On the first ascent, in which I ran the flatter sections and made the effort to walk the rest, I lost 8s to 2010. But then I lost 16 seconds on the descent! The second time around, in which I walked all of the summit trail, I lost a whopping 17 seconds on the climb and still lost 6 seconds on the descent. So these data suggest that no, walking not only slowed me down going up but slowed me down further going back down!

I talked to Judson Cake after the race and asked if he walked any of the summit trail and he said no, only because he finds it hard to transition back into running. The 2 sec that I walked at Mt. Washington in 2009 I had the same feeling, and decided I'd be faster running the whole thing. Is there something physiological to this or is it only mental (yes I recognize that mental is physiological but I know what I mean). One caveat to these results is that I never walk in races because I don't really do any races that this is necessary. So I never practice fast hiking and in fact Jamie, and Ian, and Stephen, and probably everyone else are much faster hikers than I. So maybe an experienced fast hiker would have different results but I'm not practicing fast hikes for 5 minutes of one race. I'd rather just run, baby.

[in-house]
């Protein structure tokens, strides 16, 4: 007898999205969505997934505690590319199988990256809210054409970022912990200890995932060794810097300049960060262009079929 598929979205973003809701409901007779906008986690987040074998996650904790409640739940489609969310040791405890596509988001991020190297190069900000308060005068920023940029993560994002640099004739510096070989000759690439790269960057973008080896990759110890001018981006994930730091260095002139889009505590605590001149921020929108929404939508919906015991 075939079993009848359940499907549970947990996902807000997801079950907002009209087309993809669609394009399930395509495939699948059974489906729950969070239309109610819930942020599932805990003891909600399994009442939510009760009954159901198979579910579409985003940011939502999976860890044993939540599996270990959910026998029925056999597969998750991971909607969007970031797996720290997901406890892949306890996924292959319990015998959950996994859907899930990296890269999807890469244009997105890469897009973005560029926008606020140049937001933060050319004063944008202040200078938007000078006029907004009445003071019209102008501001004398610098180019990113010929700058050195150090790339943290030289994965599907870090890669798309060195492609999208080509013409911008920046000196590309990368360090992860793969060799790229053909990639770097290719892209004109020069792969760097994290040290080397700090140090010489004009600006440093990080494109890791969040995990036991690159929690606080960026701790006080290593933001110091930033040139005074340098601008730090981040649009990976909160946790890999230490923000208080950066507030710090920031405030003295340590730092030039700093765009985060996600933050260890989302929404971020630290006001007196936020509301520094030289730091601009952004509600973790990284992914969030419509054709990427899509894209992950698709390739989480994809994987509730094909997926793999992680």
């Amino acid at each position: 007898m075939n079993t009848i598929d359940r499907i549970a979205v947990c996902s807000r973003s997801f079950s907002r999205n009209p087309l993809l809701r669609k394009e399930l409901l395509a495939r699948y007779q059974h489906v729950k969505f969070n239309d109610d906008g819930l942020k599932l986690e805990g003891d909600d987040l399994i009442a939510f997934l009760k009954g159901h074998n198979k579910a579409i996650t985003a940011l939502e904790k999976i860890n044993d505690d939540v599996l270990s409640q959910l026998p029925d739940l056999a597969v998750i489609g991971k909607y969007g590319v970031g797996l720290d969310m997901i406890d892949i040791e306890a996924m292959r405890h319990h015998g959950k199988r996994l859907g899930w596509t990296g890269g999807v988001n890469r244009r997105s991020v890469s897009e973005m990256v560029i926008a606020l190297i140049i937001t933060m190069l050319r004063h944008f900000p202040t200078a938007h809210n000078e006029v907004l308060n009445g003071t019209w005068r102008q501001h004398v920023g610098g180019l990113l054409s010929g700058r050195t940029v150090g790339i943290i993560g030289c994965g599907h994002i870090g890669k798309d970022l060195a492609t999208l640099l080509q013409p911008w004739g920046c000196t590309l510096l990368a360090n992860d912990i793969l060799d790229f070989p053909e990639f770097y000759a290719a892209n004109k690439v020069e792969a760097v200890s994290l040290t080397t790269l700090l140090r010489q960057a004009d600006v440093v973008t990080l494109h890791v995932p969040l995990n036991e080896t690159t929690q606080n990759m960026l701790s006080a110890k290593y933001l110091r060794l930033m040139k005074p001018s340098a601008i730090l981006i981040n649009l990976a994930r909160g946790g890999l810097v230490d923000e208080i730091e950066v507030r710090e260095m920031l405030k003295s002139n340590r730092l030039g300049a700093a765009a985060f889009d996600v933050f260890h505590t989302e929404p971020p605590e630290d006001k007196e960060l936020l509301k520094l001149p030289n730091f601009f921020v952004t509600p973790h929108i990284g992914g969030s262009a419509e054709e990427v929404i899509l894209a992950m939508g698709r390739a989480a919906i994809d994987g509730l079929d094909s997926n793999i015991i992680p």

1. Excellent analysis of the race Jeff. I am still trying to figure all this out for myself. I have found speed hiking to be easier, and depending on the grade almost as fast as running. But I was surprised on my second lap that running a bit of the Summit Trail didn't kill my lungs any more than walking.
    Let's dial this in more on our next hill venture.

  2. Or... you might have just been faster last year. You are getting older afterall, Jeff. That being said, you'll still blow me away at any race at any distance.

  3. First, you have issues. Second, I think your point about training sums it up: you don't train for races in which you need to walk. Racing B2B isn't exactly good training for the Breaker, for example. One additional factor is that the Summit Trail is fairly short, so you won't see the same "energy savings" from walking as opposed to a 2-mile long Summit Trail. Oh, I walked. I'm soft.

  4. Interesting analysis, Jeff. I walked both times around, with the exception of the very bottom. It's just so steep it seems more appropriate to hiking to me! But then I never trained to run up it, so who knows?!